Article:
My attention span has definitely been affected by screens and social media. But haiku is great for that. It requires attentive work, and it works if you just want to get a clear distilled moment in poetry and get yourself back into that really present frame of mind.

This is from 1699.  I don’t know if it’s my nostalgia but a good snow-poem is one of the best things. Each time a season changes, you’ve got to figure out a new way to be. In my hometown, the winters are different from what they used to feel like; the the snow has changed from a texture so powdery and dense that a ten-year old could walk on it to something wet, slushy and malleable. For me the attraction of the Haiku by Jōsō is framed in a feeling of specific and impossible nostalgia.

I trust the hidden snow mounds here. The image swells and comforts me and feels transferable, something I want to pocket. I trust photographic haiku that are present in a time when the status of seasons and the natural world seemed (more) stable.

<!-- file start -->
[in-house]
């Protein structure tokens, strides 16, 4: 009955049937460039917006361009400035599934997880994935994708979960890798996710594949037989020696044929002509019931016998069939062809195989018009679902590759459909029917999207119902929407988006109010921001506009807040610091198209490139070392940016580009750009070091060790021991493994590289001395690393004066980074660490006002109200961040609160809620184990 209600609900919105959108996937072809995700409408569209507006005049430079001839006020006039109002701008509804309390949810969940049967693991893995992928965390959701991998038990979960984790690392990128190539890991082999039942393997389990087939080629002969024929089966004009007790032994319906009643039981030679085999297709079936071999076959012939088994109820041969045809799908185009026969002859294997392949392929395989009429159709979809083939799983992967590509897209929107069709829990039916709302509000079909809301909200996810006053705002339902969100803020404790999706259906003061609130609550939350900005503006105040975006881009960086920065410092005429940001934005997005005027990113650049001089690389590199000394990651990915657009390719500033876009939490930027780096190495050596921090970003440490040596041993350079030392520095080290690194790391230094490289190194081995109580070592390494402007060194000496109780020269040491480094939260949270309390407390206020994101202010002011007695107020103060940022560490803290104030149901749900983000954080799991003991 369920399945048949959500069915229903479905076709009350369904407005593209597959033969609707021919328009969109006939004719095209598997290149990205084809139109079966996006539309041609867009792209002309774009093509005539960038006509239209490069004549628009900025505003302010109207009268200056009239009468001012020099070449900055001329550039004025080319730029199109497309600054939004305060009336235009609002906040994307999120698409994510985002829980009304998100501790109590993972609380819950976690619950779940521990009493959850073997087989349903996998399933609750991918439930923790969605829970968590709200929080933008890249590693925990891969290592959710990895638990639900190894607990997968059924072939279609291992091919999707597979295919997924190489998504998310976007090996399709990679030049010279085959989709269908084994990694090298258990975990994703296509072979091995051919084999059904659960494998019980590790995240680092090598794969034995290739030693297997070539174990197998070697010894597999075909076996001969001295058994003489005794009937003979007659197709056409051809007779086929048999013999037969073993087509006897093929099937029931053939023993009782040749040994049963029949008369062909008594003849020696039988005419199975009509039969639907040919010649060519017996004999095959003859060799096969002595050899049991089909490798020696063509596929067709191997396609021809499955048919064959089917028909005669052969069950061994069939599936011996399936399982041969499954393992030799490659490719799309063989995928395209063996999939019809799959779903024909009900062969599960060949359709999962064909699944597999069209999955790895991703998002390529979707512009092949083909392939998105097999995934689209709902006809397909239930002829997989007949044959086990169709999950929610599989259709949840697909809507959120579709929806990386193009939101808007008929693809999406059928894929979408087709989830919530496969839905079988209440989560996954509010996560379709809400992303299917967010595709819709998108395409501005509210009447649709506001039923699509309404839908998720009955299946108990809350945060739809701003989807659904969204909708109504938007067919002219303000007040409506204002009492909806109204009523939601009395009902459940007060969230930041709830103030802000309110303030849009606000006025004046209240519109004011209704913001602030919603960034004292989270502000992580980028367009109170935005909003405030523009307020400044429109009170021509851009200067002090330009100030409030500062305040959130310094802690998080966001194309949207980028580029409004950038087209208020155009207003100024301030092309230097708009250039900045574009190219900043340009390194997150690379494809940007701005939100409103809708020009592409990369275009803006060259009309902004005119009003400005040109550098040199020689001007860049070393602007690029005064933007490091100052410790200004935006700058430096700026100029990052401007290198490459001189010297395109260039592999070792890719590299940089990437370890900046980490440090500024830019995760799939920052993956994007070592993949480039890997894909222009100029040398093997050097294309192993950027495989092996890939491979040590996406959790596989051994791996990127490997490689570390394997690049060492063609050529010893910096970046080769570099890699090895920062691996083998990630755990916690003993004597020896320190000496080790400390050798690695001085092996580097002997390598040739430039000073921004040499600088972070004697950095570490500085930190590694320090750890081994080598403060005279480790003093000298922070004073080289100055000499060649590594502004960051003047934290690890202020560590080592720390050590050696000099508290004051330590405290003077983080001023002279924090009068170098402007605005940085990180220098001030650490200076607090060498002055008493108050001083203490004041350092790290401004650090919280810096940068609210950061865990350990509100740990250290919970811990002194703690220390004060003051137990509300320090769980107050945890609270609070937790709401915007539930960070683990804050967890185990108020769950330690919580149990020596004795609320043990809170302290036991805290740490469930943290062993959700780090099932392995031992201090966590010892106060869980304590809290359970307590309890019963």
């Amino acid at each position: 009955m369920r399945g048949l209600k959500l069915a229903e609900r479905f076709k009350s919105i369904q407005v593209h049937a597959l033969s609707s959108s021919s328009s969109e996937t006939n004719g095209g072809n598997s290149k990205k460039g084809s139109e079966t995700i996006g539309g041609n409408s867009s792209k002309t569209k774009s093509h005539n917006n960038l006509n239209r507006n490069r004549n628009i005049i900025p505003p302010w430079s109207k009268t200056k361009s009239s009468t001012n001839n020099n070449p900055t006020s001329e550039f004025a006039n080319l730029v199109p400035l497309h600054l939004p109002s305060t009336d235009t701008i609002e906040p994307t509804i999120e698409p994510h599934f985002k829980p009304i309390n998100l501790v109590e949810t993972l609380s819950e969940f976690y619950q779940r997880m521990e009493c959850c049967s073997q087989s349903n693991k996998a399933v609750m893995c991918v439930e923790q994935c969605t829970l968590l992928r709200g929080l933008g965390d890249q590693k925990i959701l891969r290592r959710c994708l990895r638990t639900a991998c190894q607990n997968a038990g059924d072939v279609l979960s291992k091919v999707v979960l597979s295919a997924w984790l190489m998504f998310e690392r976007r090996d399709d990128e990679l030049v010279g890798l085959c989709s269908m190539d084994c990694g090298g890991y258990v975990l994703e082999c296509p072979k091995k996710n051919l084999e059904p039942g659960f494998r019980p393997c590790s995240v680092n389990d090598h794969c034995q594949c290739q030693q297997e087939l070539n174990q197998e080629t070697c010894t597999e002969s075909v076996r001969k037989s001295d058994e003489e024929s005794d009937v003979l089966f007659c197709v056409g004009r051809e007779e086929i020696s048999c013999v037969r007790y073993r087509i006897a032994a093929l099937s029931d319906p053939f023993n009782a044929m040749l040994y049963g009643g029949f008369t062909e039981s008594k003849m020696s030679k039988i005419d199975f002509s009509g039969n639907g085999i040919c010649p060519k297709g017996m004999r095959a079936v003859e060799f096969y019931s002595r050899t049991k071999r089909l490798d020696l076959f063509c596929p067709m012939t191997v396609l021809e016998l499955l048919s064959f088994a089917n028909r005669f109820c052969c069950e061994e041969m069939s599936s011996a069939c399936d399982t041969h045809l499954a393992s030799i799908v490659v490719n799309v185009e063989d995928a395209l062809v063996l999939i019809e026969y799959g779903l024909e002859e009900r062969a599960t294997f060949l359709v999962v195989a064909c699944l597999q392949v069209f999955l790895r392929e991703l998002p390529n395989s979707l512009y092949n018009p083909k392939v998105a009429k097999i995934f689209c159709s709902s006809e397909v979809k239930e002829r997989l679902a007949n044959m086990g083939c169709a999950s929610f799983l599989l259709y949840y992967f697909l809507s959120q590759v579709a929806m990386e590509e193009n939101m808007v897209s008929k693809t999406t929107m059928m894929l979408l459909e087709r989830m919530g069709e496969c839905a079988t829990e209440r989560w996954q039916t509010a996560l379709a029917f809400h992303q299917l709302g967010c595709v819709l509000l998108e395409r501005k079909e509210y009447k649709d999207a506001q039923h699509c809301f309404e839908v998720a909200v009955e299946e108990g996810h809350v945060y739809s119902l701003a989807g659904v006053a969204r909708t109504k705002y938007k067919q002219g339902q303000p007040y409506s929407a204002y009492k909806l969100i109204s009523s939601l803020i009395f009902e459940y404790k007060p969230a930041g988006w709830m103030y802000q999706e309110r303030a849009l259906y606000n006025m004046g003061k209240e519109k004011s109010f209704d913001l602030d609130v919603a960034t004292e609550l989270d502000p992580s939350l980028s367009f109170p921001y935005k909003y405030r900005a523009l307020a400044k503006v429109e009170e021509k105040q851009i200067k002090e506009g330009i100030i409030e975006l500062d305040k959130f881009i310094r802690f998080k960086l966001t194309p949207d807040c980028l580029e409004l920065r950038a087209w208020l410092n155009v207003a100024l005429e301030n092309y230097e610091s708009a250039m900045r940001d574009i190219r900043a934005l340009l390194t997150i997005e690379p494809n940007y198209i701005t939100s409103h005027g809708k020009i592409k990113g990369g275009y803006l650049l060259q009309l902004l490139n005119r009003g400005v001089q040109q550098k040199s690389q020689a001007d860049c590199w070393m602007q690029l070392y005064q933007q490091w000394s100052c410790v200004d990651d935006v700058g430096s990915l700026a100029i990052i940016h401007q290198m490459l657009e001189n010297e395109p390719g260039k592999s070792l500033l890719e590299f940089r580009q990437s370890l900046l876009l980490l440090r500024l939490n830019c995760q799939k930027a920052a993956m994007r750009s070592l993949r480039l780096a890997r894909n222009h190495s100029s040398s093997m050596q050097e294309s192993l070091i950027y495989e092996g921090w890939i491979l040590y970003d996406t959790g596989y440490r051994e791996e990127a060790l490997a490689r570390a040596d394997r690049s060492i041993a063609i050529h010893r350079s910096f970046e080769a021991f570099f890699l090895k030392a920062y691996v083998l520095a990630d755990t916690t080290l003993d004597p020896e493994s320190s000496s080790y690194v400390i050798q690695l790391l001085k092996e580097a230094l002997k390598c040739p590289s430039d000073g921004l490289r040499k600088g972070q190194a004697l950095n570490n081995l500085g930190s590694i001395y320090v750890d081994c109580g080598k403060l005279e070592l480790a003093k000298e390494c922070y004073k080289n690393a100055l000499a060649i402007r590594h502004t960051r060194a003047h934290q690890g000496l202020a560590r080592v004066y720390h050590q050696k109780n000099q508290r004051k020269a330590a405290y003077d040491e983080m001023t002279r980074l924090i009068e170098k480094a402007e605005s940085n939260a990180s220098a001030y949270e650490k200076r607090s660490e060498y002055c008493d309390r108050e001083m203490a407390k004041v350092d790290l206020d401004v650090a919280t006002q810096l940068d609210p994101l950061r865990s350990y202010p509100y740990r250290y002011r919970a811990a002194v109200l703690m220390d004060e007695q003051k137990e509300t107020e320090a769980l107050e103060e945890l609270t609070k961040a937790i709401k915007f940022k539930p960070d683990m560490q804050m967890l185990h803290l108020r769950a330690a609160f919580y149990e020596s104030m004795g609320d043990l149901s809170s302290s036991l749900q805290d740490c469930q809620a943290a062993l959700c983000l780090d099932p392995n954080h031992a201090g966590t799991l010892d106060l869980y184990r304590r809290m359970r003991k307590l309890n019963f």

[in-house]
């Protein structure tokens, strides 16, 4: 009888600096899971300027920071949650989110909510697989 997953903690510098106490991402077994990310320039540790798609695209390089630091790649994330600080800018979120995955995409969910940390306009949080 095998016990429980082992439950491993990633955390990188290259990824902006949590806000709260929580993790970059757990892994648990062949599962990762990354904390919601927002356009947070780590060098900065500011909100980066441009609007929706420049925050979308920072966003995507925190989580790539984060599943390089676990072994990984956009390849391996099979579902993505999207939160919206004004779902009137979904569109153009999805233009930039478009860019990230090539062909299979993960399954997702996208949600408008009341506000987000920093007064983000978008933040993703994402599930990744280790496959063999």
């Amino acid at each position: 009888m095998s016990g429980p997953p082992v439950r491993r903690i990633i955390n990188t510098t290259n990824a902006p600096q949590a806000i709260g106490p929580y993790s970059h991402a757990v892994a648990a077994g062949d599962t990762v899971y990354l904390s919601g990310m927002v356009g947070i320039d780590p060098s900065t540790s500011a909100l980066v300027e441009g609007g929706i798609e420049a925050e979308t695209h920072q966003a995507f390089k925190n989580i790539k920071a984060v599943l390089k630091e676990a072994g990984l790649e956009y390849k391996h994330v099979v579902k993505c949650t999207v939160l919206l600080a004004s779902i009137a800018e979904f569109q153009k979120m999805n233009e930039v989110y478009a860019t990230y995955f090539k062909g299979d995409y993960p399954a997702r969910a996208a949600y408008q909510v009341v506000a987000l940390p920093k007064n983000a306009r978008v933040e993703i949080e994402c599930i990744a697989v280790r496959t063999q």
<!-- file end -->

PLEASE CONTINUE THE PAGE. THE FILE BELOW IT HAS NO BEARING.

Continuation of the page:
I’ll end on a quote from an article that argues for change/crisis in modern Haiku as an effect of the seasons blurring with the warming climate. In their absolute photographic precision, they are attentive to season and the climate crisis seeps into their attention. It is inherent in the ethics or rules of the form to pay attention, to raise some kind of alarm.

McMurray writes:

Writing and reading haiku requires a relationship with nature—its fauna, flora, weather, and environment—yet these are rapidly changing.’

About Liv Aldridge

Liv Aldridge is a poet from Småland in the south of Sweden. In November 2023, her Micro-Chapbook ‘Bad Air’ of poems she wrote when she lived in Kraków was published by The Braag. Her poems have appeared in Ink Sweat & TearsPorridge Magazine and Carmen et Error. She is currently editor of The Gentian Journal for the Durham University Poetry Society.


David McMurray,  ‘Climate Change is Changing Haiku’ in The IUK Graduate School Journal, November 2015, pp. 23-30. (page 26)

‘The Penguin Book of Haiku’, ed. By Adam L. Kern, (London: Penguin Classics, 2018).

‘Haiku on Shit’ essay Masaoka Shiki (1900), Trans. by Ikuho Amano and James Shea,

Elena Ferrante, ‘I make an effort never to exaggerate with an exclamation mark’ The Guardian (March 2018).

Lorine Niedecker, Paean to Place

Acorn: a Journal of Contemporary Haiku, ‘Sample Poems’